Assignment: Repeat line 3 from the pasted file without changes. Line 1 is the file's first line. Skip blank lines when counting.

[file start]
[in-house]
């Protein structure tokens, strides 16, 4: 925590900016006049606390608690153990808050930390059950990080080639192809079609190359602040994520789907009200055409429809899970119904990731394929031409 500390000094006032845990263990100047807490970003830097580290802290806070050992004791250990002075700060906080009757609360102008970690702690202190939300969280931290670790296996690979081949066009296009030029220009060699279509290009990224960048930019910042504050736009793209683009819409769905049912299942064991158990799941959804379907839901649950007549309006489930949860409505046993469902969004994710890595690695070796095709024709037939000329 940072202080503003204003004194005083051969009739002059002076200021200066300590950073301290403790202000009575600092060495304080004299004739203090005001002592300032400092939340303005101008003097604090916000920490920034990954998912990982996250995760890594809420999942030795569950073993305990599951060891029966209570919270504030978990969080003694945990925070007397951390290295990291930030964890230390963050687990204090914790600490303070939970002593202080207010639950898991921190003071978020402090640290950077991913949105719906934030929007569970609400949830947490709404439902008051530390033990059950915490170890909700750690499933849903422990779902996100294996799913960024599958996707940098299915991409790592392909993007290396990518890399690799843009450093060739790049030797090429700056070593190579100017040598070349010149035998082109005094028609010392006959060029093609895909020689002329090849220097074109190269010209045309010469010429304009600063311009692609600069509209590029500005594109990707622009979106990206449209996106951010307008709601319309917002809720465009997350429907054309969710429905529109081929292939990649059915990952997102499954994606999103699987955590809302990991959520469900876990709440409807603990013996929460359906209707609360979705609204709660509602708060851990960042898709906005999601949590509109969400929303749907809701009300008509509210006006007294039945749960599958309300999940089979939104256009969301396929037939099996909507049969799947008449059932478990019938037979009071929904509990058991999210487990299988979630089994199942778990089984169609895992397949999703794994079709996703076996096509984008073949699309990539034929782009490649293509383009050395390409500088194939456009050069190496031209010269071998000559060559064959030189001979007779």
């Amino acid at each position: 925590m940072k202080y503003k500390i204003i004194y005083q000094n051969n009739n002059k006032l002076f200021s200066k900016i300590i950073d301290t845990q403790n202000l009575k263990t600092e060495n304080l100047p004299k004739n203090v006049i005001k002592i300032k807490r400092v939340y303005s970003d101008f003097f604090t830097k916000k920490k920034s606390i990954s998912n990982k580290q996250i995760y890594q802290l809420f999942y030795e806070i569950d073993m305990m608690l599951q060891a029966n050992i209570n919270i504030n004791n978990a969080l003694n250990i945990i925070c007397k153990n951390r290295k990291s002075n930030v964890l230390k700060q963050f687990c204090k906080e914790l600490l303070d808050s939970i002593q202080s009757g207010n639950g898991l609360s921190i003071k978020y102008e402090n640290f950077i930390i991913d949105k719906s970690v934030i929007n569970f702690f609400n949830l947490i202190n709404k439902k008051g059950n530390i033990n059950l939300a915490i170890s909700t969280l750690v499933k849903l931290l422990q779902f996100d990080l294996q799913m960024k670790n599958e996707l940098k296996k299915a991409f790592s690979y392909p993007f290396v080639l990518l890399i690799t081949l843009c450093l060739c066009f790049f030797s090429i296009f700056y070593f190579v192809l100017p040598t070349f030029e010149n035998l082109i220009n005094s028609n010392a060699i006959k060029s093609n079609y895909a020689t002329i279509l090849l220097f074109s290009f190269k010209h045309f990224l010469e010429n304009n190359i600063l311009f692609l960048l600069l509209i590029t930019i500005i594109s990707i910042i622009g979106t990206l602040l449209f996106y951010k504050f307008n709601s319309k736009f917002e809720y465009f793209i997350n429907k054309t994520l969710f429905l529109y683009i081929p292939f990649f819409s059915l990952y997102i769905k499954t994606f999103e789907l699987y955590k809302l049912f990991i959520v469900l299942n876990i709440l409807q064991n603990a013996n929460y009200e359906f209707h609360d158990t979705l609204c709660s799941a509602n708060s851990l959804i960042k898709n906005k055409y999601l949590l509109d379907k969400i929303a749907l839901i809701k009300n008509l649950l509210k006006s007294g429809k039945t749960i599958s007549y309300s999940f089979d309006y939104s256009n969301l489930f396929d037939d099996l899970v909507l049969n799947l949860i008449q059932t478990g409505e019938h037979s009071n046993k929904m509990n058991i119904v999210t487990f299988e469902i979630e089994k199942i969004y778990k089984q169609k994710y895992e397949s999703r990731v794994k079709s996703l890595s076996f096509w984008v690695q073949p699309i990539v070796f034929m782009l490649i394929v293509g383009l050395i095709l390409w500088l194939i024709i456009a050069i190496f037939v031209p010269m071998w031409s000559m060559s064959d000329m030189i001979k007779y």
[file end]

């Amino acid at each position: 925590m940072k202080y503003k500390i204003i004194y005083q000094n051969n009739n002059k006032l002076f200021s200066k900016i300590i950073d301290t845990q403790n202000l009575k263990t600092e060495n304080l100047p004299k004739n203090v006049i005001k002592i300032k807490r400092v939340y303005s970003d101008f003097f604090t830097k916000k920490k920034s606390i990954s998912n990982k580290q996250i995760y890594q802290l809420f999942y030795e806070i569950d073993m305990m608690l599951q060891a029966n050992i209570n919270i504030n004791n978990a969080l003694n250990i945990i925070c007397k153990n951390r290295k990291s002075n930030v964890l230390k700060q963050f687990c204090k906080e914790l600490l303070d808050s939970i002593q202080s009757g207010n639950g898991l609360s921190i003071k978020y102008e402090n640290f950077i930390i991913d949105k719906s970690v934030i929007n569970f702690f609400n949830l947490i202190n709404k439902k008051g059950n530390i033990n059950l939300a915490i170890s909700t969280l750690v499933k849903l931290l422990q779902f996100d990080l294996q799913m960024k670790n599958e996707l940098k296996k299915a991409f790592s690979y392909p993007f290396v080639l990518l890399i690799t081949l843009c450093l060739c066009f790049f030797s090429i296009f700056y070593f190579v192809l100017p040598t070349f030029e010149n035998l082109i220009n005094s028609n010392a060699i006959k060029s093609n079609y895909a020689t002329i279509l090849l220097f074109s290009f190269k010209h045309f990224l010469e010429n304009n190359i600063l311009f692609l960048l600069l509209i590029t930019i500005i594109s990707i910042i622009g979106t990206l602040l449209f996106y951010k504050f307008n709601s319309k736009f917002e809720y465009f793209i997350n429907k054309t994520l969710f429905l529109y683009i081929p292939f990649f819409s059915l990952y997102i769905k499954t994606f999103e789907l699987y955590k809302l049912f990991i959520v469900l299942n876990i709440l409807q064991n603990a013996n929460y009200e359906f209707h609360d158990t979705l609204c709660s799941a509602n708060s851990l959804i960042k898709n906005k055409y999601l949590l509109d379907k969400i929303a749907l839901i809701k009300n008509l649950l509210k006006s007294g429809k039945t749960i599958s007549y309300s999940f089979d309006y939104s256009n969301l489930f396929d037939d099996l899970v909507l049969n799947l949860i008449q059932t478990g409505e019938h037979s009071n046993k929904m509990n058991i119904v999210t487990f299988e469902i979630e089994k199942i969004y778990k089984q169609k994710y895992e397949s999703r990731v794994k079709s996703l890595s076996f096509w984008v690695q073949p699309i990539v070796f034929m782009l490649i394929v293509g383009l050395i095709l390409w500088l194939i024709i456009a050069i190496f037939v031209p010269m071998w031409s000559m060559s064959d000329m030189i001979k007779y």